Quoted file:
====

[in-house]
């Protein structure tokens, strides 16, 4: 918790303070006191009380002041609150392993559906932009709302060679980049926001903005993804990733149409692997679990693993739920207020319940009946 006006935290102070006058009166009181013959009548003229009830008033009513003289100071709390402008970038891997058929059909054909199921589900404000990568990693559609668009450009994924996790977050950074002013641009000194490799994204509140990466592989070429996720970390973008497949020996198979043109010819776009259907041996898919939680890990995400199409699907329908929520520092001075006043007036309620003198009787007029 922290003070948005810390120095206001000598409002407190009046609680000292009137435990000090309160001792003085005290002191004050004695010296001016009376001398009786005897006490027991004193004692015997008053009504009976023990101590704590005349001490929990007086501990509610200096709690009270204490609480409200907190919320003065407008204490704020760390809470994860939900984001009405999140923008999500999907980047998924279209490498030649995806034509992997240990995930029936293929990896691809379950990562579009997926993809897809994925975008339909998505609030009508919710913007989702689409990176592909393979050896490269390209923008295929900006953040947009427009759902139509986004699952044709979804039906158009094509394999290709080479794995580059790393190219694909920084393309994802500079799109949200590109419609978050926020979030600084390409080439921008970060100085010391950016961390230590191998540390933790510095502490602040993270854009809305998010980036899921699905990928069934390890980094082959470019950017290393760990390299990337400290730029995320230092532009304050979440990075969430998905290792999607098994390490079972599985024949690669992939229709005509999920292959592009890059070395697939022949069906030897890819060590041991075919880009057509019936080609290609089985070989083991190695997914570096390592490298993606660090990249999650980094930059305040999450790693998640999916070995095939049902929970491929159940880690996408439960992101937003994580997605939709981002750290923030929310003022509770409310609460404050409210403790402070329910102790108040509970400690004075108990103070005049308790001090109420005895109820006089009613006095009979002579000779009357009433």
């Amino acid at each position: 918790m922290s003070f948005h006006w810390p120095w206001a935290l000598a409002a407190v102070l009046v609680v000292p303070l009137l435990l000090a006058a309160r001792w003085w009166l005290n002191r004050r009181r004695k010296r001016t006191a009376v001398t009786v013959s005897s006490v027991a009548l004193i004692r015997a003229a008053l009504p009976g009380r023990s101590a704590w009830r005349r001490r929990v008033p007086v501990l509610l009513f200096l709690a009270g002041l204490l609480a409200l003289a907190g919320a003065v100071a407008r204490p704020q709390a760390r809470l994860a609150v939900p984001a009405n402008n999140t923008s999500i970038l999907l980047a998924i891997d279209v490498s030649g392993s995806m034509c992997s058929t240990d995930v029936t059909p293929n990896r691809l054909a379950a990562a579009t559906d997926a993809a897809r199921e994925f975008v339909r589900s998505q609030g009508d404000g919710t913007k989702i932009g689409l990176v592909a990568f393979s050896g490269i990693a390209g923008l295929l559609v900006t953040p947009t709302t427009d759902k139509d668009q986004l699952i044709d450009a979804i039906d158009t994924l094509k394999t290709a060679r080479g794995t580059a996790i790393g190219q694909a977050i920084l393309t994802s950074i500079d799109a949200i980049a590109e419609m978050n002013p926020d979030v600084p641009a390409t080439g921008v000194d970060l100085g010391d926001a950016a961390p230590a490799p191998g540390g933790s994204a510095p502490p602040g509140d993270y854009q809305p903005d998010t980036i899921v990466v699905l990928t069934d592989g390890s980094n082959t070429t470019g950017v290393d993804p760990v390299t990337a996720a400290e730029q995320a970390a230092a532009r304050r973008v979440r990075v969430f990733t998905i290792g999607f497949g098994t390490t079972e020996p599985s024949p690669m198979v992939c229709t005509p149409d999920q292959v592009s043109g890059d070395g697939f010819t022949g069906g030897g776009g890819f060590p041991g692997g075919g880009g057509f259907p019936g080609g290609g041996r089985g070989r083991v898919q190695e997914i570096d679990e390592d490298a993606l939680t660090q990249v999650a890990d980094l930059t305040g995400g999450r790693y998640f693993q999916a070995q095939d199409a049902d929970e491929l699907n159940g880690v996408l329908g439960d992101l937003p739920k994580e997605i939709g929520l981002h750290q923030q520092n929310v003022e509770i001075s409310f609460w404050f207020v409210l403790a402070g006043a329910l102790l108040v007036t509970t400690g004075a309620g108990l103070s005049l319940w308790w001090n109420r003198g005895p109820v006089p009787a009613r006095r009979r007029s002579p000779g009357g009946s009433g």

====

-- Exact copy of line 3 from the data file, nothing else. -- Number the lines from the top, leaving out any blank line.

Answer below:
């Amino acid at each position: 918790m922290s003070f948005h006006w810390p120095w206001a935290l000598a409002a407190v102070l009046v609680v000292p303070l009137l435990l000090a006058a309160r001792w003085w009166l005290n002191r004050r009181r004695k010296r001016t006191a009376v001398t009786v013959s005897s006490v027991a009548l004193i004692r015997a003229a008053l009504p009976g009380r023990s101590a704590w009830r005349r001490r929990v008033p007086v501990l509610l009513f200096l709690a009270g002041l204490l609480a409200l003289a907190g919320a003065v100071a407008r204490p704020q709390a760390r809470l994860a609150v939900p984001a009405n402008n999140t923008s999500i970038l999907l980047a998924i891997d279209v490498s030649g392993s995806m034509c992997s058929t240990d995930v029936t059909p293929n990896r691809l054909a379950a990562a579009t559906d997926a993809a897809r199921e994925f975008v339909r589900s998505q609030g009508d404000g919710t913007k989702i932009g689409l990176v592909a990568f393979s050896g490269i990693a390209g923008l295929l559609v900006t953040p947009t709302t427009d759902k139509d668009q986004l699952i044709d450009a979804i039906d158009t994924l094509k394999t290709a060679r080479g794995t580059a996790i790393g190219q694909a977050i920084l393309t994802s950074i500079d799109a949200i980049a590109e419609m978050n002013p926020d979030v600084p641009a390409t080439g921008v000194d970060l100085g010391d926001a950016a961390p230590a490799p191998g540390g933790s994204a510095p502490p602040g509140d993270y854009q809305p903005d998010t980036i899921v990466v699905l990928t069934d592989g390890s980094n082959t070429t470019g950017v290393d993804p760990v390299t990337a996720a400290e730029q995320a970390a230092a532009r304050r973008v979440r990075v969430f990733t998905i290792g999607f497949g098994t390490t079972e020996p599985s024949p690669m198979v992939c229709t005509p149409d999920q292959v592009s043109g890059d070395g697939f010819t022949g069906g030897g776009g890819f060590p041991g692997g075919g880009g057509f259907p019936g080609g290609g041996r089985g070989r083991v898919q190695e997914i570096d679990e390592d490298a993606l939680t660090q990249v999650a890990d980094l930059t305040g995400g999450r790693y998640f693993q999916a070995q095939d199409a049902d929970e491929l699907n159940g880690v996408l329908g439960d992101l937003p739920k994580e997605i939709g929520l981002h750290q923030q520092n929310v003022e509770i001075s409310f609460w404050f207020v409210l403790a402070g006043a329910l102790l108040v007036t509970t400690g004075a309620g108990l103070s005049l319940w308790w001090n109420r003198g005895p109820v006089p009787a009613r006095r009979r007029s002579p000779g009357g009946s009433g």